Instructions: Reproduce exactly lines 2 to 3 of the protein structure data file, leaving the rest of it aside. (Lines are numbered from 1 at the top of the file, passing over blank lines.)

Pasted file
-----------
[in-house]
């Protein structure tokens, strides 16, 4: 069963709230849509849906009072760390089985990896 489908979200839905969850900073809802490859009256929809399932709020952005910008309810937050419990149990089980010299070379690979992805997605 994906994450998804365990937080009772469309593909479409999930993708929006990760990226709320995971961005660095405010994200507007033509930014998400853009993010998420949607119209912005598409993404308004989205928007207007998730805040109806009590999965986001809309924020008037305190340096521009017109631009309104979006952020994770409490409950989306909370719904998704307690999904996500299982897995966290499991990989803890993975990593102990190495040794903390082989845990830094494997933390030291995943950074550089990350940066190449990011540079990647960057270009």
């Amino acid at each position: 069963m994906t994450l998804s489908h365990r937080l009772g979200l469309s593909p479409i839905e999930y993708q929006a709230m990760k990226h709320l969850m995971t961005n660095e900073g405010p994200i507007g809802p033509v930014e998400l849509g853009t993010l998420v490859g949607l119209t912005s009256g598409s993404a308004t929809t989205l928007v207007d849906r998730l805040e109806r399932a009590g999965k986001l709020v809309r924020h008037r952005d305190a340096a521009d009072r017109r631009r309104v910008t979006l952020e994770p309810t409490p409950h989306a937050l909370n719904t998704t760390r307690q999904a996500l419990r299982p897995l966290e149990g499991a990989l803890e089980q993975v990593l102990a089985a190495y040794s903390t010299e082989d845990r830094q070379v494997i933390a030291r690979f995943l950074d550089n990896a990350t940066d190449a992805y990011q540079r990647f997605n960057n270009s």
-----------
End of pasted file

């Protein structure tokens, strides 16, 4: 069963709230849509849906009072760390089985990896 489908979200839905969850900073809802490859009256929809399932709020952005910008309810937050419990149990089980010299070379690979992805997605 994906994450998804365990937080009772469309593909479409999930993708929006990760990226709320995971961005660095405010994200507007033509930014998400853009993010998420949607119209912005598409993404308004989205928007207007998730805040109806009590999965986001809309924020008037305190340096521009017109631009309104979006952020994770409490409950989306909370719904998704307690999904996500299982897995966290499991990989803890993975990593102990190495040794903390082989845990830094494997933390030291995943950074550089990350940066190449990011540079990647960057270009």
């Amino acid at each position: 069963m994906t994450l998804s489908h365990r937080l009772g979200l469309s593909p479409i839905e999930y993708q929006a709230m990760k990226h709320l969850m995971t961005n660095e900073g405010p994200i507007g809802p033509v930014e998400l849509g853009t993010l998420v490859g949607l119209t912005s009256g598409s993404a308004t929809t989205l928007v207007d849906r998730l805040e109806r399932a009590g999965k986001l709020v809309r924020h008037r952005d305190a340096a521009d009072r017109r631009r309104v910008t979006l952020e994770p309810t409490p409950h989306a937050l909370n719904t998704t760390r307690q999904a996500l419990r299982p897995l966290e149990g499991a990989l803890e089980q993975v990593l102990a089985a190495y040794s903390t010299e082989d845990r830094q070379v494997i933390a030291r690979f995943l950074d550089n990896a990350t940066d190449a992805y990011q540079r990647f997605n960057n270009s």